Students and workers at the University of California continue to protest against the accumulated budget cuts to public education, but it has been harder to galvanize this year’s crop of would-be education activists, in part because a last-minute budget restoration in early October meant the cuts, at least this year, would not go any deeper.
The apparent success of last year’s rallies may in part be responsible for this year’s relatively low-key demonstrations. The hundreds of students, faculty and staff who gathered in Sproul Plaza for a Day of Action last Thursday at UC Berkeley got a morale boost when they were reminded that Gov. Arnold Schwarzenegger’s chief of staff said their protests last year were a deciding factor in restoring millions to the UC’s budget.
The state Legislature had cut the university system’s 2009-2010 budget by $637 million. The 2010-2011 budget restores $305 million. Of that, $199 million will come from the state’s general fund, and $106 million from American Recovery and Reinvestment Act funds. In total, funding for the university is $370.4 million more than last year. The $370.4 increase is made up of the $305 million restoration, $51.3 million for current students previously not funded by the state and $14.4 million for increases in health care costs for UC retirees.
“But you shouldn’t be too happy,” said student organizer Ricardo Gomez at the rally, “because they’re getting that money by cutting K-12 education.” (In the 2010-2011 budget, funding for primary and secondary education has been slashed by almost $2 billion.)
The effects of last year’s deep cuts are still being felt. In addition to student fee hikes and the 200 staff layoffs at Berkeley to be completed by January 2011, the cuts have resulted in many classes being full, preventing some students from taking the courses they needed to graduate. The university also reduced childcare subsidies for student parents, cut pension plans of campus staff and increased outsourcing of workers.
Though hundreds of students ended their protest with a sit-in at the university’s Doe Library, many said the day was quieter than last year’s events, which followed a 32 percent student fee hike.
“There was a more visceral reaction last year,” senior Nathan Laurie said. “It was a gut reaction from the student body.”
Top university administrators acknowledged the protesters’ demands, issued earlier that day, with a letter: “Although we cannot respond to all of the demands for which you are fighting, we do support the cause of continuing to raise your voices to inform the California public of the need to continue to invest in public higher education.”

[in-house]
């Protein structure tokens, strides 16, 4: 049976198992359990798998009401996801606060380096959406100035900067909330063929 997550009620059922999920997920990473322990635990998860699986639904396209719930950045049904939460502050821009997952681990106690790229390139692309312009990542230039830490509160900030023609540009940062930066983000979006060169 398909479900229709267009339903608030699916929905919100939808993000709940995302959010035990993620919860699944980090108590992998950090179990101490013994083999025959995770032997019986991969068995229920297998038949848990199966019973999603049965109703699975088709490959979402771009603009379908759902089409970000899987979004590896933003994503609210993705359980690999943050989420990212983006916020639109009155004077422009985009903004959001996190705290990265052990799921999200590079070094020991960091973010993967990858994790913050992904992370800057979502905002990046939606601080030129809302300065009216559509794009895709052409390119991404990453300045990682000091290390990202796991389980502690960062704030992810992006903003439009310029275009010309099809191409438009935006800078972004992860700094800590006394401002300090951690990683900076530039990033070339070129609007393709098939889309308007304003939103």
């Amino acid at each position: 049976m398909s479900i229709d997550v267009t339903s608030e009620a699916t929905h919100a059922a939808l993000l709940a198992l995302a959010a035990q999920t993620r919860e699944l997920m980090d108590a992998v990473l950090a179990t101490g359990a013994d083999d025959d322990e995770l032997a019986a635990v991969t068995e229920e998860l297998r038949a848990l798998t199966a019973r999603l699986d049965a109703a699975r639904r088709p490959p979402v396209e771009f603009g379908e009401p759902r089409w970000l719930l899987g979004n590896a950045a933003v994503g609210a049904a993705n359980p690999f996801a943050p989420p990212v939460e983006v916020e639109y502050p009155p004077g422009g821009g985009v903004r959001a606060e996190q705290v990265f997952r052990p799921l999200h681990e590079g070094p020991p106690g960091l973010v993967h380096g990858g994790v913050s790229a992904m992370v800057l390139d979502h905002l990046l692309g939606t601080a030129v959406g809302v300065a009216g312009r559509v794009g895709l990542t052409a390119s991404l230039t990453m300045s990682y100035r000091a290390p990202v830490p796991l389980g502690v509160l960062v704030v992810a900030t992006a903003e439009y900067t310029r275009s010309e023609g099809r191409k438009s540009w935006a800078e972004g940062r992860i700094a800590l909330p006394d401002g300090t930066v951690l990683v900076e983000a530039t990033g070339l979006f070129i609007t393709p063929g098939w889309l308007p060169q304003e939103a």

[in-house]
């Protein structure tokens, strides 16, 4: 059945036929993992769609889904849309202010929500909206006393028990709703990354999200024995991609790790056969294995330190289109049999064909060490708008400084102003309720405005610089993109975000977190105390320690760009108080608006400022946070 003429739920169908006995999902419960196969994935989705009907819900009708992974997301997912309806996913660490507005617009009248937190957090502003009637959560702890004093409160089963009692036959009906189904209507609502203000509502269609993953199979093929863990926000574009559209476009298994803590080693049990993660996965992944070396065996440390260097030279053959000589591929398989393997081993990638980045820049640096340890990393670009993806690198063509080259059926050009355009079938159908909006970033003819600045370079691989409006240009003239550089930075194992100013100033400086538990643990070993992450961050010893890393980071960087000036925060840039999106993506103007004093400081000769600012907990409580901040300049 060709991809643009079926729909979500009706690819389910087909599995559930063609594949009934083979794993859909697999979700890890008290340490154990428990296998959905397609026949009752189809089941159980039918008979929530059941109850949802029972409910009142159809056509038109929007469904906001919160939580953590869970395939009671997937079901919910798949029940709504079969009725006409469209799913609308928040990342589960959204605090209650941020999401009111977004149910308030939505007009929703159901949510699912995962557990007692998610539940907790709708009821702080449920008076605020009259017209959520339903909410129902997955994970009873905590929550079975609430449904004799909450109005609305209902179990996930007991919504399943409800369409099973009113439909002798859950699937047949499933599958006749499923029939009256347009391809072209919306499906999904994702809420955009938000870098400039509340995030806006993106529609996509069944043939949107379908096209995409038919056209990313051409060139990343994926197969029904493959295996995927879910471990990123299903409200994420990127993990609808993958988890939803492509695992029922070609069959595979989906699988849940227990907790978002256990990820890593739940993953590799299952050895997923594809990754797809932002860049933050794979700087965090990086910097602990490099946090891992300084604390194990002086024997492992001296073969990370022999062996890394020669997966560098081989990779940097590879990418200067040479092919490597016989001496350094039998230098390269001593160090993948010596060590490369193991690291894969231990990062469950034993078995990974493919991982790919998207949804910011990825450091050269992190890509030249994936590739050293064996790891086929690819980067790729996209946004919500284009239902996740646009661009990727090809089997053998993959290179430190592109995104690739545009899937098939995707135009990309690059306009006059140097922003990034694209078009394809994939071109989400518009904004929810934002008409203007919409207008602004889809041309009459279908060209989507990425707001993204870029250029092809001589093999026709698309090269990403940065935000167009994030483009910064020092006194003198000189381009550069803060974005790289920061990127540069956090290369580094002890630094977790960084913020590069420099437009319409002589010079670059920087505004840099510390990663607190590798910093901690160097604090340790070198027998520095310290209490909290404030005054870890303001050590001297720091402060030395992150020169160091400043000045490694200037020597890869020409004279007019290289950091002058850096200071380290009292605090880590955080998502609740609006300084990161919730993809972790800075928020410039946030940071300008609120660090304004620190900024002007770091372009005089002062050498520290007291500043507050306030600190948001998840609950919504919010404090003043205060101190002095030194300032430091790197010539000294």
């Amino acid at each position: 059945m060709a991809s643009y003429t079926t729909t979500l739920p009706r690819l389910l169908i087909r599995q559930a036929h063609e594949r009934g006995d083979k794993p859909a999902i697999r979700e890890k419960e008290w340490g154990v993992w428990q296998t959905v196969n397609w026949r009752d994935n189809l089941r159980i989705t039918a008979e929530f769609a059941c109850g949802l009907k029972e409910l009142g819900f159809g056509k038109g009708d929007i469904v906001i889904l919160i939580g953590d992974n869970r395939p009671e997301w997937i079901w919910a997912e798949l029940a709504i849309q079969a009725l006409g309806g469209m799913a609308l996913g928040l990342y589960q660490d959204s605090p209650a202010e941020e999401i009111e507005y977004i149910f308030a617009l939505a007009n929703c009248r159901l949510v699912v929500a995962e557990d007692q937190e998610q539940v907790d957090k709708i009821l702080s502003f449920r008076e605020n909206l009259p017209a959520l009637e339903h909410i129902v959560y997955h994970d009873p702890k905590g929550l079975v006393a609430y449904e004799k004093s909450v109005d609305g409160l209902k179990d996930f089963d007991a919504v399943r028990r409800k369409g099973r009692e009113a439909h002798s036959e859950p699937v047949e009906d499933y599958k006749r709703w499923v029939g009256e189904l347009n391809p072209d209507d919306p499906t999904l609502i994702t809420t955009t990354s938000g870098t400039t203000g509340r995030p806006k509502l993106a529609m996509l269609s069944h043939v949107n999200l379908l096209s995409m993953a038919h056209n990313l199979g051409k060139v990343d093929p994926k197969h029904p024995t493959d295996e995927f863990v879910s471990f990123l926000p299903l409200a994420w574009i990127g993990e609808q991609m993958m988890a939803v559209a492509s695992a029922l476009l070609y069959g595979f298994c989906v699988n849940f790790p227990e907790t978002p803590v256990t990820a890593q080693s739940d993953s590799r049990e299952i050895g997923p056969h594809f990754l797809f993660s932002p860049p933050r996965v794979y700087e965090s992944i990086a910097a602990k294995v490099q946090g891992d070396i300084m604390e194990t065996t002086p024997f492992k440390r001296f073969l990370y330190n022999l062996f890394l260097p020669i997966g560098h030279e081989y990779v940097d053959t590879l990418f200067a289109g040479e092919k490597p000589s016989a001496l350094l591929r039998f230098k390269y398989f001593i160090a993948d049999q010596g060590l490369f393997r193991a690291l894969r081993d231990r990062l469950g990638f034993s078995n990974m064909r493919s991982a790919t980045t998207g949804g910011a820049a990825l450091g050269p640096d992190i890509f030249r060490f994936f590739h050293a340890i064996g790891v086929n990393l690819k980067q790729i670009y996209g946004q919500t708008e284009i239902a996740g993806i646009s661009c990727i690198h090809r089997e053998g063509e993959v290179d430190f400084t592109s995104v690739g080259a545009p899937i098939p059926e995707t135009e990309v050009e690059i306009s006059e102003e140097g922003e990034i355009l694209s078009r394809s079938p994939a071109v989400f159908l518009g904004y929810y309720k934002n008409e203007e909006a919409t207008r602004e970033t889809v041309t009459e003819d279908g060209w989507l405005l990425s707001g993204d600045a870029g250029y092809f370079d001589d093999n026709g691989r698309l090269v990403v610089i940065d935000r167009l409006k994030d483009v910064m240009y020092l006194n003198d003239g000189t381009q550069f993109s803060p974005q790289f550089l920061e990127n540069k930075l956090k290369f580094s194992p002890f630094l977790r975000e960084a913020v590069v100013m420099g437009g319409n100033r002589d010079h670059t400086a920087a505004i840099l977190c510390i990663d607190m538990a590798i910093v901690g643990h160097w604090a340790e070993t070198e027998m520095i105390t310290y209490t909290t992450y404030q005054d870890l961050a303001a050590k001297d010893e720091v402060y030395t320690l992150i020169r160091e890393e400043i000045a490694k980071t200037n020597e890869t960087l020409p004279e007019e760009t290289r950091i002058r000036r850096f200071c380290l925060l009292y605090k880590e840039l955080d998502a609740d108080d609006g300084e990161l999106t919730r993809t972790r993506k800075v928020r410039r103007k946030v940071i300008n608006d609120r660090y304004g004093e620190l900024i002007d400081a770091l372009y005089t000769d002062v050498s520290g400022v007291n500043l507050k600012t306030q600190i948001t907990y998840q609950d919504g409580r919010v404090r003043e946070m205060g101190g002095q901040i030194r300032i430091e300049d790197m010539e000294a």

“It’s important to show that cuts are making a difference in the daily lives of students,” Laurie said.
In an acknowledgement that this year’s budget poses less of an immediate crisis for the school, instead of focusing just on the current budget, students, staff and faculty brought up a wider range of problems, many structural.
Fix for future years?
Among the demonstrators were campaigners for Proposition 25, a proposal to restore the majority vote in the state Legislature for passing a budget.
“If Prop. 25 passes,” graduate student Emily Gerth asserted, “it will restore funding for the UCs.”
She acknowledged that while many of the funding problems were interrelated, the variety of issues being discussed at the protests might be confusing. “We have similar goals but there’s a mixture of demands and it complicates the message,” Gerth said.
Philippe Marchand, president of the Graduate Assembly, held a class, or “teach-out,” to discuss Operational Excellence, a review of the Berkeley campus’ administration and services. The report, conducted by consulting firm Bain and Co. and adopted by chancellor Robert Birgeneau in April, identified potential savings of $93 million to $135 million on top of last year’s cuts. The initiative includes the recommendation to eliminate 200 staff positions at Berkeley.
Marchand said the real problem now was not state budget cuts, given the amount of money being restored, but structural change on campus.
Other protesters said they felt differently. Michael Cohen, a lecturer in American and African American studies, said Berkeley administrators did not control their own destiny.
The UC regents and President Mark Yudof “run the show,” Cohen said. “Those on the Berkeley campus — the chancellor and vice-chancellors — are caught in the middle.”
Many other issues played significant parts in demonstrations. The demands issued to Berkeley administrators included calls to increase enrollment of students from underrepresented communities, provide funding for undocumented students, fully fund ethnic studies, and rescind the 2012 admissions policy. They also discussed the labor rights of graduate student instructors, who earn $16,000 a year — $600 of which they pay back in campus fees — and are currently embroiled in contract negotiations with the UC.
To others, the budget restorations are potentially a distraction from the diminishing vision of more open access to public education.
“The University of California should be free,” Cohen said. “It was once, and it can be again.”
Hundreds of protesters rallied in Berkeley’s Sproul Plaza last week and heard from professors, graduate students and campus workers about the financial crises facing California’s public education system. Photo by Rosemary Macaulay/SF Public Press.